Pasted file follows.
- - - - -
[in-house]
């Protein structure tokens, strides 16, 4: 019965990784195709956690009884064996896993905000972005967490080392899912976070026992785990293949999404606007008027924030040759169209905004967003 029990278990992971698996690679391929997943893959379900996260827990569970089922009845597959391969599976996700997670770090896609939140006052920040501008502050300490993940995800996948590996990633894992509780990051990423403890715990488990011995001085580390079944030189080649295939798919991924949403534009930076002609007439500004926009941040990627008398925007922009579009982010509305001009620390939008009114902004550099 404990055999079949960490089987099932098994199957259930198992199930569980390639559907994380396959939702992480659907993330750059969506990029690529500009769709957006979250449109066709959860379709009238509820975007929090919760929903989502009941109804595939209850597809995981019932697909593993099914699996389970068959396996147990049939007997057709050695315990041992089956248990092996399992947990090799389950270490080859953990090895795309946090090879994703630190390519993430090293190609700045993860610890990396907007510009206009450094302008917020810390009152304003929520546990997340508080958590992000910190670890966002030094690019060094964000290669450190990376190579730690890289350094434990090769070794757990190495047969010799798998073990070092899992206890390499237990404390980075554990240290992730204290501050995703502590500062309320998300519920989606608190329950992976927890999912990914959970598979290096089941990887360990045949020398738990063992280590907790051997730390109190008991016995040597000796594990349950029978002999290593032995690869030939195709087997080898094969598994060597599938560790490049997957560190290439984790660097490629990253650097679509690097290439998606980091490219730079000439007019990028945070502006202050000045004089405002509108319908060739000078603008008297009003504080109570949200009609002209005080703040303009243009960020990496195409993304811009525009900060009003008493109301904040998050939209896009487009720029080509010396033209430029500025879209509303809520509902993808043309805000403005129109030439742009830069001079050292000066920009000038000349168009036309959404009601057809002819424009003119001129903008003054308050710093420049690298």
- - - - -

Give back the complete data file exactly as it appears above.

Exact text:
[in-house]
């Protein structure tokens, strides 16, 4: 019965990784195709956690009884064996896993905000972005967490080392899912976070026992785990293949999404606007008027924030040759169209905004967003 029990278990992971698996690679391929997943893959379900996260827990569970089922009845597959391969599976996700997670770090896609939140006052920040501008502050300490993940995800996948590996990633894992509780990051990423403890715990488990011995001085580390079944030189080649295939798919991924949403534009930076002609007439500004926009941040990627008398925007922009579009982010509305001009620390939008009114902004550099 404990055999079949960490089987099932098994199957259930198992199930569980390639559907994380396959939702992480659907993330750059969506990029690529500009769709957006979250449109066709959860379709009238509820975007929090919760929903989502009941109804595939209850597809995981019932697909593993099914699996389970068959396996147990049939007997057709050695315990041992089956248990092996399992947990090799389950270490080859953990090895795309946090090879994703630190390519993430090293190609700045993860610890990396907007510009206009450094302008917020810390009152304003929520546990997340508080958590992000910190670890966002030094690019060094964000290669450190990376190579730690890289350094434990090769070794757990190495047969010799798998073990070092899992206890390499237990404390980075554990240290992730204290501050995703502590500062309320998300519920989606608190329950992976927890999912990914959970598979290096089941990887360990045949020398738990063992280590907790051997730390109190008991016995040597000796594990349950029978002999290593032995690869030939195709087997080898094969598994060597599938560790490049997957560190290439984790660097490629990253650097679509690097290439998606980091490219730079000439007019990028945070502006202050000045004089405002509108319908060739000078603008008297009003504080109570949200009609002209005080703040303009243009960020990496195409993304811009525009900060009003008493109301904040998050939209896009487009720029080509010396033209430029500025879209509303809520509902993808043309805000403005129109030439742009830069001079050292000066920009000038000349168009036309959404009601057809002819424009003119001129903008003054308050710093420049690298």